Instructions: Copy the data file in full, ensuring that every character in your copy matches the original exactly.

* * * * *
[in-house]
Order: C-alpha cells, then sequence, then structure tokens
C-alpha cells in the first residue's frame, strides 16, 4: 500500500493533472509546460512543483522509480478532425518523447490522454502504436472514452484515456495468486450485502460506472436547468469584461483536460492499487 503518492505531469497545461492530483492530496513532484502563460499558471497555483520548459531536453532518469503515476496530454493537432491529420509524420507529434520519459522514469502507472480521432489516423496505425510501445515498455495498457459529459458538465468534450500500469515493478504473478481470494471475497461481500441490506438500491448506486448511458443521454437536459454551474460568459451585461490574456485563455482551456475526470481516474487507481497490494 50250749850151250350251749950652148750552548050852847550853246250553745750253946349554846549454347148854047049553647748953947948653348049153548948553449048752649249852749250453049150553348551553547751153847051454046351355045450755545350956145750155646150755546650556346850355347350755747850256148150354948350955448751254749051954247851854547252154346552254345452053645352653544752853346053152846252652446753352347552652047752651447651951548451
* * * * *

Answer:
[in-house]
Order: C-alpha cells, then sequence, then structure tokens
C-alpha cells in the first residue's frame, strides 16, 4: 500500500493533472509546460512543483522509480478532425518523447490522454502504436472514452484515456495468486450485502460506472436547468469584461483536460492499487 503518492505531469497545461492530483492530496513532484502563460499558471497555483520548459531536453532518469503515476496530454493537432491529420509524420507529434520519459522514469502507472480521432489516423496505425510501445515498455495498457459529459458538465468534450500500469515493478504473478481470494471475497461481500441490506438500491448506486448511458443521454437536459454551474460568459451585461490574456485563455482551456475526470481516474487507481497490494 50250749850151250350251749950652148750552548050852847550853246250553745750253946349554846549454347148854047049553647748953947948653348049153548948553449048752649249852749250453049150553348551553547751153847051454046351355045450755545350956145750155646150755546650556346850355347350755747850256148150354948350955448751254749051954247851854547252154346552254345452053645352653544752853346053152846252652446753352347552652047752651447651951548451